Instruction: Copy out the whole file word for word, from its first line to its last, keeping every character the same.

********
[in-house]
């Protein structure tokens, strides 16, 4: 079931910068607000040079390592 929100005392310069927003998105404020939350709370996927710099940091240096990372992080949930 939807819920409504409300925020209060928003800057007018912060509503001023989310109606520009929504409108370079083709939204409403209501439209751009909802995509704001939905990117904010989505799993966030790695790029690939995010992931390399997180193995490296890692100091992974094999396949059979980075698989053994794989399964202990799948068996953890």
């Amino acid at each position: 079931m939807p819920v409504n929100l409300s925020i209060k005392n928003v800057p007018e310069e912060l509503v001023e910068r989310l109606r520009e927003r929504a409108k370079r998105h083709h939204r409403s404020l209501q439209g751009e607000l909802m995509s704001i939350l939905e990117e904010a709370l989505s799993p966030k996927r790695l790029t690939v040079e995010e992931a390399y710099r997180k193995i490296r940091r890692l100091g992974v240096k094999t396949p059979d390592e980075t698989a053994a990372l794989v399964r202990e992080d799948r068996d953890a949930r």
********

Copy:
[in-house]
């Protein structure tokens, strides 16, 4: 079931910068607000040079390592 929100005392310069927003998105404020939350709370996927710099940091240096990372992080949930 939807819920409504409300925020209060928003800057007018912060509503001023989310109606520009929504409108370079083709939204409403209501439209751009909802995509704001939905990117904010989505799993966030790695790029690939995010992931390399997180193995490296890692100091992974094999396949059979980075698989053994794989399964202990799948068996953890």
């Amino acid at each position: 079931m939807p819920v409504n929100l409300s925020i209060k005392n928003v800057p007018e310069e912060l509503v001023e910068r989310l109606r520009e927003r929504a409108k370079r998105h083709h939204r409403s404020l209501q439209g751009e607000l909802m995509s704001i939350l939905e990117e904010a709370l989505s799993p966030k996927r790695l790029t690939v040079e995010e992931a390399y710099r997180k193995i490296r940091r890692l100091g992974v240096k094999t396949p059979d390592e980075t698989a053994a990372l794989v399964r202990e992080d799948r068996d953890a949930r």